Description: Small Wind Electric Systems: An Indiana Consumer's Guide provides consumers with information to help them determine whether a small wind electric system can provide all or a portion of the energy they need for their home or business based on their wind resource, energy needs, and their economics. Topics discussed in the guide include how to make a home more energy efficient, how to choose the correct turbine size, the parts of a wind electric system, how to determine whether enough wind resource exists, how to choose the best site for a turbine, how to connect a system to the utility grid, and whether it's possible to become independent of the utility grid using wind energy. In addition, the cover of the guide contains a list of contacts for more information.
Date: March 1, 2005
Partner: UNT Libraries Government Documents Department
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Plan for Developing and Implementing the LLNL Plutonium Facility and Packaging Program

Description: The LLNL Plutonium Facility uses glove boxes for performing operations involving special nuclear materials (SNM) that for the most part are not connected to each other. Having standalone glove boxes mandates bag-in and bag-out operations to provide personnel safety in material transfers. The use of inexpensive disposable primary and secondary containers (i.e., food pack and paint cans) decreases operational risks by reducing glove box transfers. Typically, containers consist of produce cans, paint cans, lard cans, and egg cans; however, some cans with bolted flanges have been used for protection from oxidation or to reduce dose to the handler. The lard cans and egg cans are slip lid cans and have predominantly been used for the outermost containment, or secondary can, in the packaging configuration. For non-weapon parts the packaging has generally been, from the inner most container to the outside container as (1) the primary can, (2) a bag-out bag, (3) a poultry bag, and (4) a secondary can. This system has evolved over many years and has proven to be effective. During FY2002 through FY2004, the ''Legacy'' material projects at LLNL inspected, repackaged and processed (if necessary), approximately 1500 items, which translates to at least 3000 containers (primary and secondary). There were no failed containers identified during this repacking campaign; however, a documented technical basis does not exist for LLNL's current packaging system. In addition, this system may not meet drop test criteria. To assure that material is packaged and stored safely and consistently, LLNL is developing criteria for packaging and storage of special nuclear materials, as well as the associated technical basis. This document describes the plan for developing these criteria, technical basis, and implementation of the approved packaging and storage plan.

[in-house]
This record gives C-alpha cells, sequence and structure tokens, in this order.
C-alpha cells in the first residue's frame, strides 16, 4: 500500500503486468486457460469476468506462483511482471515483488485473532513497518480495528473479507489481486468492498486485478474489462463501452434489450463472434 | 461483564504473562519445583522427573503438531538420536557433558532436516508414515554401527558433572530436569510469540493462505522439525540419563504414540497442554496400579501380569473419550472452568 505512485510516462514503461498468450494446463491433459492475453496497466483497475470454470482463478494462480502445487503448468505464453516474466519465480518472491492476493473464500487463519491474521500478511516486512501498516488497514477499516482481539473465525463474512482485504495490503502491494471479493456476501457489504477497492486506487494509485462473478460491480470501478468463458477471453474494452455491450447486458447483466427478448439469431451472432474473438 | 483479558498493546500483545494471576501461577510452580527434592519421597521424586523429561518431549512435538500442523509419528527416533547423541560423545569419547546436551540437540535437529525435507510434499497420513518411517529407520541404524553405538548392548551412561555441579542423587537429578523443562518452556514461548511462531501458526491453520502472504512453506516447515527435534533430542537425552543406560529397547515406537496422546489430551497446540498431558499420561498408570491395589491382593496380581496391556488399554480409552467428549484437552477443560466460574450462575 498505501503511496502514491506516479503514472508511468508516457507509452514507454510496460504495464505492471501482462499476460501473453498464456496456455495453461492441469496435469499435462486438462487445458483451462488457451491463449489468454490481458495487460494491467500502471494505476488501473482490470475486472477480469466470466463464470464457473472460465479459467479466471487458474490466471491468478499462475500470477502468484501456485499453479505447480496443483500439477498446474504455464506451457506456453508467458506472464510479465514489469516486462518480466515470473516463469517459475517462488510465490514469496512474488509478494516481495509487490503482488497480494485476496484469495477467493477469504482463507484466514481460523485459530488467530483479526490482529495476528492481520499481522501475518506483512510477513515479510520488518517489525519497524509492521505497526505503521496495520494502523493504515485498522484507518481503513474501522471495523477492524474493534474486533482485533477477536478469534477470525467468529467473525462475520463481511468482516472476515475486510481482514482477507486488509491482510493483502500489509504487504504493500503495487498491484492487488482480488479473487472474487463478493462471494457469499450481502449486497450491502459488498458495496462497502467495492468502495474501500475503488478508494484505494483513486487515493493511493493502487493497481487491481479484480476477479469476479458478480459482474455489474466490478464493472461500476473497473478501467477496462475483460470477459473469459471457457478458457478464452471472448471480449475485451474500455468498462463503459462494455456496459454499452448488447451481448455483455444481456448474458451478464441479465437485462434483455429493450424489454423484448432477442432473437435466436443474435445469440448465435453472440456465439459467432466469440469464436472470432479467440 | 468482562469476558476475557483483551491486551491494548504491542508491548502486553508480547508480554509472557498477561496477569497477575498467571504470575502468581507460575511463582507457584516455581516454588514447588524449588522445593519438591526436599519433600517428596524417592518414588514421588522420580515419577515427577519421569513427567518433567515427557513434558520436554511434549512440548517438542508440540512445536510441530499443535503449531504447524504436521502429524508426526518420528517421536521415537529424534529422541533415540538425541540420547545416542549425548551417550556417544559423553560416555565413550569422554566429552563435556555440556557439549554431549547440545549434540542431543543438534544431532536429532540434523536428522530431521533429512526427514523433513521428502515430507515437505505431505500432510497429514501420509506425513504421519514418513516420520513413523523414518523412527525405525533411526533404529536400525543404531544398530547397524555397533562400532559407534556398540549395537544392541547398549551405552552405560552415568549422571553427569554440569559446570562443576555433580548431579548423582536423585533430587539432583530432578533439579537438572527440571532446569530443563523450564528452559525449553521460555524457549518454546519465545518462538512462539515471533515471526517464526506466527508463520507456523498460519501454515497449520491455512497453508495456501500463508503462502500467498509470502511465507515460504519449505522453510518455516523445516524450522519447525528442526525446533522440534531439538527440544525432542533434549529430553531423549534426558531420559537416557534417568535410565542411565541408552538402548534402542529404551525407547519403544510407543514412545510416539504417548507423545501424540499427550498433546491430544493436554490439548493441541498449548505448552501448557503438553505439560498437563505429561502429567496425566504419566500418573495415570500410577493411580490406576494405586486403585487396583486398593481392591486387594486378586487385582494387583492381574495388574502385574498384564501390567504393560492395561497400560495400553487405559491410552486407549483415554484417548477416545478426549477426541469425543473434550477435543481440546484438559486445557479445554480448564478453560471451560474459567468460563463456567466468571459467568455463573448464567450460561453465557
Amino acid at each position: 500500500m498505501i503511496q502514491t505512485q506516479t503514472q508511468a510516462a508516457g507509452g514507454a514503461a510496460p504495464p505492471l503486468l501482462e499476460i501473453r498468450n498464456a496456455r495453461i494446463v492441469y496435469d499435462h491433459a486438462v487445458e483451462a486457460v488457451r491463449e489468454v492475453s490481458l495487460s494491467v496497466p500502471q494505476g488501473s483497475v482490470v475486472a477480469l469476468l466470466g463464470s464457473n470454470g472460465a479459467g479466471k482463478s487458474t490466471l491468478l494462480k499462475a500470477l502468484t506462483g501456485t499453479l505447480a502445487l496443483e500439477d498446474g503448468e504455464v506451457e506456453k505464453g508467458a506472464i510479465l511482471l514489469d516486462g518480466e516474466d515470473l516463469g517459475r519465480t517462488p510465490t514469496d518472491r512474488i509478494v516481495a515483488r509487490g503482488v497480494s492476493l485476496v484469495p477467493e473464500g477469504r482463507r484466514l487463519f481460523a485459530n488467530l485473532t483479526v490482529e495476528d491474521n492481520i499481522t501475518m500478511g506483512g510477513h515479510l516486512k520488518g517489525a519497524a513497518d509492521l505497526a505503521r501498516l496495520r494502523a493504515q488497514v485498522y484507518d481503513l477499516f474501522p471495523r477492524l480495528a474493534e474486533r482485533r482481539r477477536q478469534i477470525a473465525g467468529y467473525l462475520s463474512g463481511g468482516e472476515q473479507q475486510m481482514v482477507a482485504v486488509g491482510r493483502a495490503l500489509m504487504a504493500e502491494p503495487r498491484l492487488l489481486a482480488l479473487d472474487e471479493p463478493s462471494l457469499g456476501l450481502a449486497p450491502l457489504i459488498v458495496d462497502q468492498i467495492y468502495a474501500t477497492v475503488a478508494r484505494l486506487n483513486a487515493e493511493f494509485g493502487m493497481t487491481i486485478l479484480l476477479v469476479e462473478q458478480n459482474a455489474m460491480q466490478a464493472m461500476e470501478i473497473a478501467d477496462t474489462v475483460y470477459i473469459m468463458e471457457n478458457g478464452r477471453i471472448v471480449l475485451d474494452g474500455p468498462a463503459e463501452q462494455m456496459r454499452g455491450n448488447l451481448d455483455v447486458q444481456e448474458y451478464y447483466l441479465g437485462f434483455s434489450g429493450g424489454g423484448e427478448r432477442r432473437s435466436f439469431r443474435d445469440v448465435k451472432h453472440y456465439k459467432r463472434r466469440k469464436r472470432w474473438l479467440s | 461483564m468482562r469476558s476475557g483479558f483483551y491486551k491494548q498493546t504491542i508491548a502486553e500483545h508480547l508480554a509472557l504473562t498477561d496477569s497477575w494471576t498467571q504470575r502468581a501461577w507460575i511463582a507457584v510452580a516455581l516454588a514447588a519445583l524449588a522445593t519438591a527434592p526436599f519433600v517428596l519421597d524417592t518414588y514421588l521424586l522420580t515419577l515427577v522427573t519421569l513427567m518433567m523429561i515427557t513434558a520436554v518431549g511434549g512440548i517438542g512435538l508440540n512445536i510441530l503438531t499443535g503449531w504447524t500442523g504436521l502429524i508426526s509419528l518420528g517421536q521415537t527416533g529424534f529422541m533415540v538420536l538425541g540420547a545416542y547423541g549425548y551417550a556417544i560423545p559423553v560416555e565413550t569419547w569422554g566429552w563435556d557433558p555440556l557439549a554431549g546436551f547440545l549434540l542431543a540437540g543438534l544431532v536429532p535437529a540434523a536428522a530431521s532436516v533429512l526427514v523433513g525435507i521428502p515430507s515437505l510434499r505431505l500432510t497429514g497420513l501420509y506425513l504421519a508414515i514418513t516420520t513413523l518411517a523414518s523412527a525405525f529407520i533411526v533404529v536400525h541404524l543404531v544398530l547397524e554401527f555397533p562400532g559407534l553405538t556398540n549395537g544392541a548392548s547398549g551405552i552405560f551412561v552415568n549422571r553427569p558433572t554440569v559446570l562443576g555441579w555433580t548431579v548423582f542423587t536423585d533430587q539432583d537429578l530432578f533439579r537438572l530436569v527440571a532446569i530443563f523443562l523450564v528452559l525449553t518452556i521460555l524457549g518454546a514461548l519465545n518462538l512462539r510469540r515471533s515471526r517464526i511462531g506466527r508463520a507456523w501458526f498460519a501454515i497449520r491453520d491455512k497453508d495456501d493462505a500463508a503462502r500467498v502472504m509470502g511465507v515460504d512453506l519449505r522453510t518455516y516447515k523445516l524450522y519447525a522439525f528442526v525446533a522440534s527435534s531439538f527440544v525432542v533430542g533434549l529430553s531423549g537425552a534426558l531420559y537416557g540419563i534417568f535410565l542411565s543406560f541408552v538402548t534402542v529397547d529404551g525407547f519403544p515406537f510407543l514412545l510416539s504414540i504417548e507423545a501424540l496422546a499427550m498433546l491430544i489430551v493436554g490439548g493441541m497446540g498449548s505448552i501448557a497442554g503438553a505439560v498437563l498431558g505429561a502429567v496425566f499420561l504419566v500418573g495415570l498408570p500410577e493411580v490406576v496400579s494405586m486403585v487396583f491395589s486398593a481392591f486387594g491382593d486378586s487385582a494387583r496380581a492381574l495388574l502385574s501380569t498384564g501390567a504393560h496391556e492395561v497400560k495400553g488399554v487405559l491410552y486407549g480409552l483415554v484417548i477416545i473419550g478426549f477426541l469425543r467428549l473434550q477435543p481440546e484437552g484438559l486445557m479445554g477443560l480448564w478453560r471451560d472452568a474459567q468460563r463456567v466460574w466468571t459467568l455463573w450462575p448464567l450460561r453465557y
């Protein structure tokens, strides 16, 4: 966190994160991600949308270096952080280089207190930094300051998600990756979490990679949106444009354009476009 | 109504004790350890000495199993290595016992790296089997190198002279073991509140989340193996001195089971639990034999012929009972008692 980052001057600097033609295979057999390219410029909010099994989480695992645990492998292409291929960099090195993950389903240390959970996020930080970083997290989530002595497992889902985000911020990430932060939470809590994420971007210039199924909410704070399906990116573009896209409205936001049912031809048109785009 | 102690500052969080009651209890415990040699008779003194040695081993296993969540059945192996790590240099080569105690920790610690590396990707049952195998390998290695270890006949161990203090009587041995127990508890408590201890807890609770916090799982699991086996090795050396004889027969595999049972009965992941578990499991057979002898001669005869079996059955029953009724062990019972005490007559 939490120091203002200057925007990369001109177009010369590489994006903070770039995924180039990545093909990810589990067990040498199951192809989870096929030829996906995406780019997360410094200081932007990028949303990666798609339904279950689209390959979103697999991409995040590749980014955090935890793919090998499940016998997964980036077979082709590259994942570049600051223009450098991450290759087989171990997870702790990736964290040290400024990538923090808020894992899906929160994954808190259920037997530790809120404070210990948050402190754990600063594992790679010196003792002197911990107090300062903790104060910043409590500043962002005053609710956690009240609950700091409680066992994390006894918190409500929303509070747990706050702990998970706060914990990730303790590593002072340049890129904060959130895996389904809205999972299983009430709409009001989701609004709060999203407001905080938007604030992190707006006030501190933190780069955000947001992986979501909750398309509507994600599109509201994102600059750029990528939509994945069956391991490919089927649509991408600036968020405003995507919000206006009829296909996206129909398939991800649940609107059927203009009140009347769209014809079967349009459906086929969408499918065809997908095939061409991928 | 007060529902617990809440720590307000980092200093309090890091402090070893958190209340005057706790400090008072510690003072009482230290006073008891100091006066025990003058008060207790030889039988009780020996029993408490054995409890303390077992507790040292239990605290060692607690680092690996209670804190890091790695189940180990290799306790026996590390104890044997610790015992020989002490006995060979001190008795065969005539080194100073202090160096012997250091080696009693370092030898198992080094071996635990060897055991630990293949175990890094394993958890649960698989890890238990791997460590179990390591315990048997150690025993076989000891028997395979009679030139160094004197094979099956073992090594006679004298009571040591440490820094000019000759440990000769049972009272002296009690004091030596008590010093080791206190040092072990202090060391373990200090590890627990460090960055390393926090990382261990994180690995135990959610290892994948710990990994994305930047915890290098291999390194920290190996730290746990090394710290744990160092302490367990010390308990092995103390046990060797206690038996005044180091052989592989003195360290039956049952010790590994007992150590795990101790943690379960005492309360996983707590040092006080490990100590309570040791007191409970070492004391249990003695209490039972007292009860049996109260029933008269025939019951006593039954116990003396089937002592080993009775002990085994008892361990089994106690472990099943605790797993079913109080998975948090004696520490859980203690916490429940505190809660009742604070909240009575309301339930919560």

Date: March 29, 2005
Creator: Dodson, K E; Burch, J G; Krikorian, O H & Riley, D C
Partner: UNT Libraries Government Documents Department
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Small Wind Electric Systems: A North Carolina Consumer's Guide

Description: Small Wind Electric Systems: A North Carolina Consumer's Guide provides consumers with information to help them determine whether a small wind electric system can provide all or a portion of the energy they need for their home or business based on their wind resource, energy needs, and their economics. Topics discussed in the guide include how to make a home more energy efficient, how to choose the correct turbine size, the parts of a wind electric system, how to determine whether enough wind resource exists, how to choose the best site for a turbine, how to connect a system to the utility grid, and whether it's possible to become independent of the utility grid using wind energy. In addition, the cover of the guide contains a list of contacts for more information.
Date: March 1, 2005
Partner: UNT Libraries Government Documents Department
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Modeling of High-altitude Atmospheric Dispersion Using Climate and Meteorological Forecast Data